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Apple Watch: Steve Jobs on the Music Industry
Wednesday, 2003 December 10 - 4:59 pm
Steve Jobs had an interesting interview with Rolling Stone magazine, discussing his view on copyright and the music recording industry.

It shouldn't be too surprising that Steve Jobs is a supporter of copyright. As the head of a company that owns a lot of intellectual property, and as a businessman, one would almost expect it from him... except that he also came out with the iTunes music store, with relatively loose Digital Rights Management (DRM) protection and a potentially radically new business model for record companies. Whose side are you on, Steve? In this interview, Jobs gives some answers puts forth some intriguing ideas, but not all of those ideas make sense to me.

Jobs makes a good point that record companies take a lot of risks when signing new artists. In some cases, a record company give large advances to artists, only to watch the majority of those artists fail to earn back those advances. What happens, Jobs argues, is that successful artists end up subsidizing the unsuccessful ones. So Jobs' solution is to stop the practice of paying advances; he believes that that's the "medicine" the industry needs.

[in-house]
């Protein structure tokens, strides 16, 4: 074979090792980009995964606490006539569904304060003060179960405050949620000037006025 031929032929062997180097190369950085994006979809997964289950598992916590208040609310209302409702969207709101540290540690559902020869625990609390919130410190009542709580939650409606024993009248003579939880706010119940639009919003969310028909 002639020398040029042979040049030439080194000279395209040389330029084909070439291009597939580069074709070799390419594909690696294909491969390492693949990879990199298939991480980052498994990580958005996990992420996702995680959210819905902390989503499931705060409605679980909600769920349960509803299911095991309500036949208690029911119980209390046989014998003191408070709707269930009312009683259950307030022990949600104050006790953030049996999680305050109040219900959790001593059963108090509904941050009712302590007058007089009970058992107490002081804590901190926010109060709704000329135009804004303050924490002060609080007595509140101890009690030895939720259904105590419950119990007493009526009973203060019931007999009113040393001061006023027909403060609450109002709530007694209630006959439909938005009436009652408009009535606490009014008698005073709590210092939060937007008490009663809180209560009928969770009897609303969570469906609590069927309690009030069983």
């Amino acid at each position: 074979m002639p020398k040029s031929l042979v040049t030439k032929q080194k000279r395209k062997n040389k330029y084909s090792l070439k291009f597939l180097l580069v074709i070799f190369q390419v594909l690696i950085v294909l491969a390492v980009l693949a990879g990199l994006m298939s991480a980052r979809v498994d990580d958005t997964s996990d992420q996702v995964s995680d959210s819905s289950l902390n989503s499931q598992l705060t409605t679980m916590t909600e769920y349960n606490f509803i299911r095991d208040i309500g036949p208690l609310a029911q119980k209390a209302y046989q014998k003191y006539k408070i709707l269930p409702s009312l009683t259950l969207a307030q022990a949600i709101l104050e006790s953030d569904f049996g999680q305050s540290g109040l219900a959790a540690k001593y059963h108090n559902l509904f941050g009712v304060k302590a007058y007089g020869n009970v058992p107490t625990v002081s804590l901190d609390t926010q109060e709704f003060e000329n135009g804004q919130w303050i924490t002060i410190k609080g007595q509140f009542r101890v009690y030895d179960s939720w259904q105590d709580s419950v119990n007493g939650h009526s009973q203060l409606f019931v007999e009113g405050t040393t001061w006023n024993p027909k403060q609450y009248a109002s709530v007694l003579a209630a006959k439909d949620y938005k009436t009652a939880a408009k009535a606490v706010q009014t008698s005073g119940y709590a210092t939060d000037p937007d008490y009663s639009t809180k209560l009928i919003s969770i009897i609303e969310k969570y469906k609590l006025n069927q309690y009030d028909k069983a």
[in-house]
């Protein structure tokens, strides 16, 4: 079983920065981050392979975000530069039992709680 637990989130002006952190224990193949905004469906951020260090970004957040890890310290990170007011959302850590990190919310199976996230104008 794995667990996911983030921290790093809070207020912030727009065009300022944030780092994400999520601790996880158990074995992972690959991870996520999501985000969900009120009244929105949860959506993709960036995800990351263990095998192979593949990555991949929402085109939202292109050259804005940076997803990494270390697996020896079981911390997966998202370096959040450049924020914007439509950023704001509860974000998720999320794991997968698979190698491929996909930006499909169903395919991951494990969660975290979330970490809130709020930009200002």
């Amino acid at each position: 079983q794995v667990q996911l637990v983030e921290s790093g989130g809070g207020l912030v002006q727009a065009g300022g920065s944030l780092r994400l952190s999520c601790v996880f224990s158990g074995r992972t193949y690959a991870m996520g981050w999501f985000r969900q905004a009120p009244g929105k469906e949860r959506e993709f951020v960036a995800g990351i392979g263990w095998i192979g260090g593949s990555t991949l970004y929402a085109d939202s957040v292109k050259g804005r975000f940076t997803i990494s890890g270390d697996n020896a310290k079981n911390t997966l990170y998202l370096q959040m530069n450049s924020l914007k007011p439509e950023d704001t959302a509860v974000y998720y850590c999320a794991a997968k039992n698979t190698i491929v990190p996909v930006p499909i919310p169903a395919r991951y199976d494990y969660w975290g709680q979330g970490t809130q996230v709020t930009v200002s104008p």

To me, though, there are larger issues at work here. First, it seems that record companies spend far more money on marketing and promotion than on the artists themselves. Second, record companies are propping up an antiquated distribution system that gives a lot of money to retailers and middle-men. Third, the so-called "loser" artists (who fail to earn back their advances) are not exactly raking in the dough, and they are indebted to the record companies for years and years. Fourth, record companies are attempting to dictate copyright rules themselves, wiping out the concept of "fair use" in order to protect this whole clunky business model.

The iTunes music store is part of the solution here: it has the potential to eliminate the high-overhead music distribution model that exists today. The rest of the solution, in my opinion, is to transfer ownership of music copyrights back to the artists. Record companies can be in the business of marketing and promotion; there's certainly money to be made there. But let the artists own their own music, and let them be the ones who control the money flow.

The beautiful thing is this: this can happen even without cooperation from the record companies. It will just take a handful of successful artists using this new business model to start the revolution, the phenomenon I call "the democratization of music". The choice for record companies will be to get on the train, or get in front of it. The iTunes Music Store is a temporary solution to the record companies' problem... but it has also opened the door to their downfall.
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Posted by Ken in: techwatch


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